trait dangerous idea might share.

    dmb says:
    Hmmm. I think the MOQ's picture of levels in conflict explains mountians
    about what ideas are considered dangerous to whom and such. The old-timers
    who tried to keep a lid on the Zuni Brujo must have thought he was full of
    dangerous ideas. The Victorians who agreed that "the only good Indian is a
    dead Indian" must have thought the "savages" had all kinds of backward (and
    evil) ideas. The Jews of Europe must have thought anti-semetic ideas were
    dangerous, etc.

    But what really grabbed me here is the last sentence. "Philosophy has
    nothing to say on what trait dangerous ideas might share." It grabbed be
    because Rorty says the same thing about truth. He says...

    "For pragmatists, "truth" is just the name of a property which all true
    statements share. ...Pragmatists doubt that there is much to be said for
    this common feature. They doubt this for the same reason they doubt that
    there is much to be said about the common feature shared by praiseworthy
    actions... They see certain acts as good ones to perform, under the
    circumstances, but doubt that there is anything general and useful to say
    about what makes them all good."

    Truth is a common feature of true statements. There is little to be said
    about this common feature, nothing general or useful. True statements and
    morally praisworthy acts are just a common features of things about which we
    have some intersubjective agreement about truth and morality. Truth and
    morality are not things in themselves, but are attributes of particular
    statements and acts. Truth and morality, in and of themselves, don't really
    exist. They are subjective qualities. Ha! Isn't this the very mess Pirsig
    starts with? I realize that post-modern linguistic espistemology isn't the
    same thing as teaching freshman composition, but the point remains, no? In
    MOQ terms, truth and morality are not just subjective attributes of
    objective realities, they are just as real as rocks and trees.

    Andy continued his conclusion:
     Instead we have to come to some agreement through a democratic process. We
    must be allowed to debate and discuss the merits and the faults of all
    ideas. The other option is to look for some ultimate arbiter of truth, but
    this can only lead, it seems to me, to some level of fundamentalism -
    whether we base this arbitration on the Bible, the Koran, or the MOQ. I am
    not looking for any comments, just kind of thinking out loud. I think when
    we use the MOQ as an arbiter, this is what Matt refers to as the Kantian
    reading of Pirsig. I think when we use the MOQ to shed insight into which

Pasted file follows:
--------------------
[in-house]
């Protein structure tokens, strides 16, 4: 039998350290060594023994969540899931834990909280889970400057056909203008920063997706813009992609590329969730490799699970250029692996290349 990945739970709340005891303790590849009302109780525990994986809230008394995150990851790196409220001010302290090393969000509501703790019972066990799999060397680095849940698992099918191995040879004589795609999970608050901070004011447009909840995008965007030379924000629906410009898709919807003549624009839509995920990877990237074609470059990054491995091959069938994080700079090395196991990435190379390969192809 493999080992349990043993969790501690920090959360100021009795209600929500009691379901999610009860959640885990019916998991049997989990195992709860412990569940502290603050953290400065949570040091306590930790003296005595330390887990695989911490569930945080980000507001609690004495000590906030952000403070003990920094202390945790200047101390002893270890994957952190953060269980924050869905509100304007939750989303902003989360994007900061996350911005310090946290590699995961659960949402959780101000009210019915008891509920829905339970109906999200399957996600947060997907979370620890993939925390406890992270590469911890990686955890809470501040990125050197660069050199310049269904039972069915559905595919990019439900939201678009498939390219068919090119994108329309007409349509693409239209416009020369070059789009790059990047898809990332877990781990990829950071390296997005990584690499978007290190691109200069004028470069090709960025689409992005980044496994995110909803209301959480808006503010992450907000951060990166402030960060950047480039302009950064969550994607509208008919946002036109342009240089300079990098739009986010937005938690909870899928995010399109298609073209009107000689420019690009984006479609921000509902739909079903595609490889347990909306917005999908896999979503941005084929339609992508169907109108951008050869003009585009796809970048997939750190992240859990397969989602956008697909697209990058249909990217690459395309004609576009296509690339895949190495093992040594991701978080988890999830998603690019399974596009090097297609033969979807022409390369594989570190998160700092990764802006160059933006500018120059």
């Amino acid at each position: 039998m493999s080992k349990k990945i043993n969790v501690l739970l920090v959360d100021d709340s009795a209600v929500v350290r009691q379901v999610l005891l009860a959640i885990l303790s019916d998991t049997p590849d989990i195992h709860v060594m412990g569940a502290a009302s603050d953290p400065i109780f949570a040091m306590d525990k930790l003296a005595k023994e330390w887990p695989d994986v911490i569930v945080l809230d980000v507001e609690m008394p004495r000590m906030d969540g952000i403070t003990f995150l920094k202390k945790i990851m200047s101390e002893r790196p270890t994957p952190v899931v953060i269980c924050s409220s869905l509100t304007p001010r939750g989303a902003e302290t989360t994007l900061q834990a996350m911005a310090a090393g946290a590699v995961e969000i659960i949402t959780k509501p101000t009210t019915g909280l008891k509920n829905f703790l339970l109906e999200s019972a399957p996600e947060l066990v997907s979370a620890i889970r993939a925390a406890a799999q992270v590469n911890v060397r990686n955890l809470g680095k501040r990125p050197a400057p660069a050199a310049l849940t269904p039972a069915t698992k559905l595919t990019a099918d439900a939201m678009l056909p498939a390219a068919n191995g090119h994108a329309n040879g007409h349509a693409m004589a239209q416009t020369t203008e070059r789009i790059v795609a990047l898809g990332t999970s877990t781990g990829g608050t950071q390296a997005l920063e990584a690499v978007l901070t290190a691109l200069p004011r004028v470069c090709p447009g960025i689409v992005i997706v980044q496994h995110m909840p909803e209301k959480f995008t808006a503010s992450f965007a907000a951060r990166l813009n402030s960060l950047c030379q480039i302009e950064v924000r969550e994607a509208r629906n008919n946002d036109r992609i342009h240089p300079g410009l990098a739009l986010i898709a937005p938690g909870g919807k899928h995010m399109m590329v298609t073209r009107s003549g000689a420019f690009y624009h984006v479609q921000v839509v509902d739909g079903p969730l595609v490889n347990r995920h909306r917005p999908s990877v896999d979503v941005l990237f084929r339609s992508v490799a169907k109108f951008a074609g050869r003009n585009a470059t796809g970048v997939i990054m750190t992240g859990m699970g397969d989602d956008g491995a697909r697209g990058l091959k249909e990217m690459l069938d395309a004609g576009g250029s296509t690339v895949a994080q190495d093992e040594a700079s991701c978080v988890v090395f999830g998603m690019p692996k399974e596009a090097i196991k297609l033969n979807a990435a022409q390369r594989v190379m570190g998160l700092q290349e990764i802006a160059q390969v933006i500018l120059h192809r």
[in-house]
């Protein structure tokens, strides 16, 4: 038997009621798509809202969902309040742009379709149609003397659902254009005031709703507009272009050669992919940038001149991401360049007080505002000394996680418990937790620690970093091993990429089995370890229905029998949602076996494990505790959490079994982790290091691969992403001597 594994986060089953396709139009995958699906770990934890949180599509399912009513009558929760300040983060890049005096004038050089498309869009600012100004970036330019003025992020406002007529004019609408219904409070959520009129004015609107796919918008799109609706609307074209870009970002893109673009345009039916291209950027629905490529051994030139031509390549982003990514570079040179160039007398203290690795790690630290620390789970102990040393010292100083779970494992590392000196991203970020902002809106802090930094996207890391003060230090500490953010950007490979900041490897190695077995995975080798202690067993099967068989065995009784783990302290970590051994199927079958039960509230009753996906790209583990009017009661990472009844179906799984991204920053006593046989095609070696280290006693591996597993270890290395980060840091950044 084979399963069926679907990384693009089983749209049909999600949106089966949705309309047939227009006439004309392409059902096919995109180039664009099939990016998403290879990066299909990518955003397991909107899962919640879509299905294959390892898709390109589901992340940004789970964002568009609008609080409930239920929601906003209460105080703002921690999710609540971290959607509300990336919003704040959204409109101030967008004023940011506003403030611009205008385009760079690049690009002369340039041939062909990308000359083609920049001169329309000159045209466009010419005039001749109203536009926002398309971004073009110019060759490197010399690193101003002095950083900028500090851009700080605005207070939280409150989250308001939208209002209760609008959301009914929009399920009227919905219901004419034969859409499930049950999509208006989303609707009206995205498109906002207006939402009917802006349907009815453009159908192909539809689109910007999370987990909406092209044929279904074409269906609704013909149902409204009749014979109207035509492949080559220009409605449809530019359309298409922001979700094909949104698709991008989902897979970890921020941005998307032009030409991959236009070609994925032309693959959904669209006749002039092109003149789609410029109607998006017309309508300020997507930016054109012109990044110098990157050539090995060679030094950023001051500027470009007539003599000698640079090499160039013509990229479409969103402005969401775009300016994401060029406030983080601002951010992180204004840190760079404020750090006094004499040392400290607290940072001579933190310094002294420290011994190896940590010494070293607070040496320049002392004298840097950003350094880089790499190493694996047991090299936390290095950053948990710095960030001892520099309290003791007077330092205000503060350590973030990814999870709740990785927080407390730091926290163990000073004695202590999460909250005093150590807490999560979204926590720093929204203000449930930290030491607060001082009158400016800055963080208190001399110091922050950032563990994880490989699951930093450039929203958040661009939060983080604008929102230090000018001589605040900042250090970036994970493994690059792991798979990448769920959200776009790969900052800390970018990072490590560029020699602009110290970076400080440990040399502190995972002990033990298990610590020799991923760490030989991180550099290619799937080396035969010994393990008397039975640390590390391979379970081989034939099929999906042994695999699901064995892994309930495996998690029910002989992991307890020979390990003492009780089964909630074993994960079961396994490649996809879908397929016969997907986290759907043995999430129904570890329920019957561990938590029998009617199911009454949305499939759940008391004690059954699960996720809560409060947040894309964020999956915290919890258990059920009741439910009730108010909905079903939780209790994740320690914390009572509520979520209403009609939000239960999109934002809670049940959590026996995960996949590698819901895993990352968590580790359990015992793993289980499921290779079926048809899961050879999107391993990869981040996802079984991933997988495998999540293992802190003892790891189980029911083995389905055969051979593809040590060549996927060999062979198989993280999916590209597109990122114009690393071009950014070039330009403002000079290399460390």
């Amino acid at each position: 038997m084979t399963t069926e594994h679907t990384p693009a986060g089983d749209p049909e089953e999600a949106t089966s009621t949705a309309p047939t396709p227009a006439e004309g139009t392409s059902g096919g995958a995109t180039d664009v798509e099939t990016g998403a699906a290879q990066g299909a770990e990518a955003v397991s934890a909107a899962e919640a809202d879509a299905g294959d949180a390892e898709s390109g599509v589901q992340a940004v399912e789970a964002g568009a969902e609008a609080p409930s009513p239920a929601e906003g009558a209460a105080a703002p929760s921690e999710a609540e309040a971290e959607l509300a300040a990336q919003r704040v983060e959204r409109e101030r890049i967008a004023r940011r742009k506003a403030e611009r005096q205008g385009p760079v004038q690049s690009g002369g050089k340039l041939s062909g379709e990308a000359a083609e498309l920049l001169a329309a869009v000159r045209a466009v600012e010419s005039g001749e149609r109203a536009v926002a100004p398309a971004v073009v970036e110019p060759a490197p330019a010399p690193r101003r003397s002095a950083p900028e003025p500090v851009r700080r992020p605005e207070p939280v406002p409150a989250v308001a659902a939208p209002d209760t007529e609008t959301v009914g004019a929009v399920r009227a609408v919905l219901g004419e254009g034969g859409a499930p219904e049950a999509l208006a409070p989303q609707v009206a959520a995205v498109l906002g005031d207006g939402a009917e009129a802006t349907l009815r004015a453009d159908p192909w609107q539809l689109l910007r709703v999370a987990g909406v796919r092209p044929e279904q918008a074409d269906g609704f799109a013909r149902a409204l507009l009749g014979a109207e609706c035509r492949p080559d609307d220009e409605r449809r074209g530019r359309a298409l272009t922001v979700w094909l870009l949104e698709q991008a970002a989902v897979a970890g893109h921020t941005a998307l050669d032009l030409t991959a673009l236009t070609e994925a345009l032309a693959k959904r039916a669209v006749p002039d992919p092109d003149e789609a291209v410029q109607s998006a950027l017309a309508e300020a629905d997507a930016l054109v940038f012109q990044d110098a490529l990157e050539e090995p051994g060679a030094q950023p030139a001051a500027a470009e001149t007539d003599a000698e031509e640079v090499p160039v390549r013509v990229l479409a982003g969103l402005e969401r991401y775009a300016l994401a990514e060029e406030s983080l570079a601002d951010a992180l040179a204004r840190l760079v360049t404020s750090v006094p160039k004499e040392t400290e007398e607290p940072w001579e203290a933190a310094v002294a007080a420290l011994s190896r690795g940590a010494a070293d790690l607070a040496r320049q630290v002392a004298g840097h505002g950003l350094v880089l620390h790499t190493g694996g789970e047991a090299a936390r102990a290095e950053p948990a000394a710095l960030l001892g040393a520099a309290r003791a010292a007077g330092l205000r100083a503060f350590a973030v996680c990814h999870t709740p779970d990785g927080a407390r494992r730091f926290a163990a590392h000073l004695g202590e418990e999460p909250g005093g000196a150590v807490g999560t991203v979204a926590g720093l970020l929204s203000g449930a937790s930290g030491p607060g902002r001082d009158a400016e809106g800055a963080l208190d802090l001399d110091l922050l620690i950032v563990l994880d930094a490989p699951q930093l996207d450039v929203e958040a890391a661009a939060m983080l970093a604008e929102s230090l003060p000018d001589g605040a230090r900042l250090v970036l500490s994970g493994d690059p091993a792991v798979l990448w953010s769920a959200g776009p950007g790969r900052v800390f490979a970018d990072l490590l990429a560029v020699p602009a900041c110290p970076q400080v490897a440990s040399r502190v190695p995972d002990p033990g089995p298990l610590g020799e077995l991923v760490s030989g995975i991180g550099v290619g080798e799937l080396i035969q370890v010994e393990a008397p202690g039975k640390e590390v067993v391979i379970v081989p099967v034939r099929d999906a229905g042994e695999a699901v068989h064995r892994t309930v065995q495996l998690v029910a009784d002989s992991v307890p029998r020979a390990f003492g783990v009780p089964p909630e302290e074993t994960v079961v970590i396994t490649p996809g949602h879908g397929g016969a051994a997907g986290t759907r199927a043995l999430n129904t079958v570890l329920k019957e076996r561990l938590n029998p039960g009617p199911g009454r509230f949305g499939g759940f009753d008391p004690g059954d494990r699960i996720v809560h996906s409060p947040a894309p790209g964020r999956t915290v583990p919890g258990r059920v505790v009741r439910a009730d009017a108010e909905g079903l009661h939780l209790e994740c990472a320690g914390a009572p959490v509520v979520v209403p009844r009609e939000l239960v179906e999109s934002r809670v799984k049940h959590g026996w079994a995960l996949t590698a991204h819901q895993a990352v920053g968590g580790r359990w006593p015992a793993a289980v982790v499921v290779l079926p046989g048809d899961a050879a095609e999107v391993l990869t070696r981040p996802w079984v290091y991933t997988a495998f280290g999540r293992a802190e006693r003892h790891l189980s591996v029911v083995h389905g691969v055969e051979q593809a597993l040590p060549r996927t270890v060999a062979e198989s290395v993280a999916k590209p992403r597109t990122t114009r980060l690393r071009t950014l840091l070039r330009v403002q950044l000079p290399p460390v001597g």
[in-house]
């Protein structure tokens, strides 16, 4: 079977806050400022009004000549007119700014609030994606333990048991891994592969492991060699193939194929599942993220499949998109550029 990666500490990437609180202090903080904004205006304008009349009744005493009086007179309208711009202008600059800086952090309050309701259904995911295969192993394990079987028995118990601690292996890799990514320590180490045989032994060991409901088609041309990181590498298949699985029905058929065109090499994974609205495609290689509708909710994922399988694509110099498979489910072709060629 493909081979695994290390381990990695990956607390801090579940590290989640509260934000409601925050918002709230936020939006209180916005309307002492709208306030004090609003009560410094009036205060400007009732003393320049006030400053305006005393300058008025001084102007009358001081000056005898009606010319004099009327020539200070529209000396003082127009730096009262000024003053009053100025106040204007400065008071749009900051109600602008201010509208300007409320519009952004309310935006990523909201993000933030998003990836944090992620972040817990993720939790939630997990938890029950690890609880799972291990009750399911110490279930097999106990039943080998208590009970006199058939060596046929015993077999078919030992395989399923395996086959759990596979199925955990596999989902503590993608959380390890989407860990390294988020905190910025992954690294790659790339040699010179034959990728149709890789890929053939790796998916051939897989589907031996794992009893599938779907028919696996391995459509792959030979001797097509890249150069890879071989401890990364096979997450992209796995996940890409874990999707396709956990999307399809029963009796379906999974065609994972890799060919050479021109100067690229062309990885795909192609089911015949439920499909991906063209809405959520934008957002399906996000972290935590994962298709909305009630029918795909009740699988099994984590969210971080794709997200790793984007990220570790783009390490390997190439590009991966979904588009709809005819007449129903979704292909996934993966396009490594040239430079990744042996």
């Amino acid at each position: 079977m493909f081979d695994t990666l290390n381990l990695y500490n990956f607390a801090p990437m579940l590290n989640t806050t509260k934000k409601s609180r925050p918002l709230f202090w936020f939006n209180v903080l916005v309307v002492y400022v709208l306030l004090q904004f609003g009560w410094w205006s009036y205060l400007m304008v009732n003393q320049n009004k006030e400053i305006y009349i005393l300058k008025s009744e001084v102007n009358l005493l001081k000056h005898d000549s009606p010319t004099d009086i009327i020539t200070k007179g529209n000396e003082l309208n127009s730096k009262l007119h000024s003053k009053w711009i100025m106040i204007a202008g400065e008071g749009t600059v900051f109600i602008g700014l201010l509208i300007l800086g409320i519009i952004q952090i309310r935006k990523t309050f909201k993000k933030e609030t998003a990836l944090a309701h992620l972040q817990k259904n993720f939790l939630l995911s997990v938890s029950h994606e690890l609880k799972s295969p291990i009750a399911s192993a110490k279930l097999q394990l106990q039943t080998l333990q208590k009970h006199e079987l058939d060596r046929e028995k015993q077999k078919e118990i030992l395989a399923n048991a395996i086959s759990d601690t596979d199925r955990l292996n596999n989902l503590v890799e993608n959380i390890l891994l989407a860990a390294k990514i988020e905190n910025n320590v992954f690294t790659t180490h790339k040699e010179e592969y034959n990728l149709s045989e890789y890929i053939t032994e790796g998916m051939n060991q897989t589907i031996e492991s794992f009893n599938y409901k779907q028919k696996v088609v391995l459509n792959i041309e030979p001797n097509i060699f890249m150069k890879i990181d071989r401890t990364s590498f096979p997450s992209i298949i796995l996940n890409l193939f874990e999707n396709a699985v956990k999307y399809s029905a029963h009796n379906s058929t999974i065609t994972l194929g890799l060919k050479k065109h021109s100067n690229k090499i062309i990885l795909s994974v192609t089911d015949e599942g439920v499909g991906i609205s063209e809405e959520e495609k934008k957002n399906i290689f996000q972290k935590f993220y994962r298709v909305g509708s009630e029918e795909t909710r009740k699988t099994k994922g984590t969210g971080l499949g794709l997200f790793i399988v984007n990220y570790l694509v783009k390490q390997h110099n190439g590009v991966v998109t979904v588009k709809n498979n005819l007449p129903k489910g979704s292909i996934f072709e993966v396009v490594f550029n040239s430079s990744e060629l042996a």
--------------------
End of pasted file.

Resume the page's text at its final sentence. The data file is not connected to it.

ideas are better for us to hold at this moment in time this is what Matt
    refers to a pragmatist reading of Pirsig. Although it is a struggle, and I
    (along with Platt and many others) might wish for a Kantian reading, I think
    the pragmatist reading holds more promise in the end.

    dmb says:
    The ultimate arbiter of truth? I honestly don't see how such a concern is
    relevant to the MOQ. I know. The Pragmatists think the choice is between
    intersubjective truths and the ultimate absolute truth, and that we really
    have no choice because there is no such thing as the ultimate truth. I think
    this is a false dilemma generally, and has nothing to do with the MOQ in
    particular. To believe that Pirsig is offering his MOQ as some kind of final
    arbiter requires one to ignore most everything he's saying. His picture
    includes the primary reality, but unlike anything like a foundationalist
    metaphysics, that reality in the undefible mystical reality. Everything
    else, the world we can define and know in the ordinary sense, is an
    evolutionary jungle with contingency and provisionality built right in. Is a
    static reality where cultures and languages and ideas blend with and are
    absorbed by other cultures, languages and ideas. And in that forrest of
    evolving manifestation, truth is a real thing. Its a species of Quality,
    intellectual static quality. It is neither the "Absolute truth" nor the mere
    "property" of a statement.


    MOQ.ORG -
    Mail Archives:
    Aug '98 - Oct '02 -
    Nov '02 Onward -
    MD Queries -

    To unsubscribe from moq_discuss follow the instructions at:

    This archive was generated by hypermail 2.1.5 : Sat Oct 25 2003 - 22:22:23 BST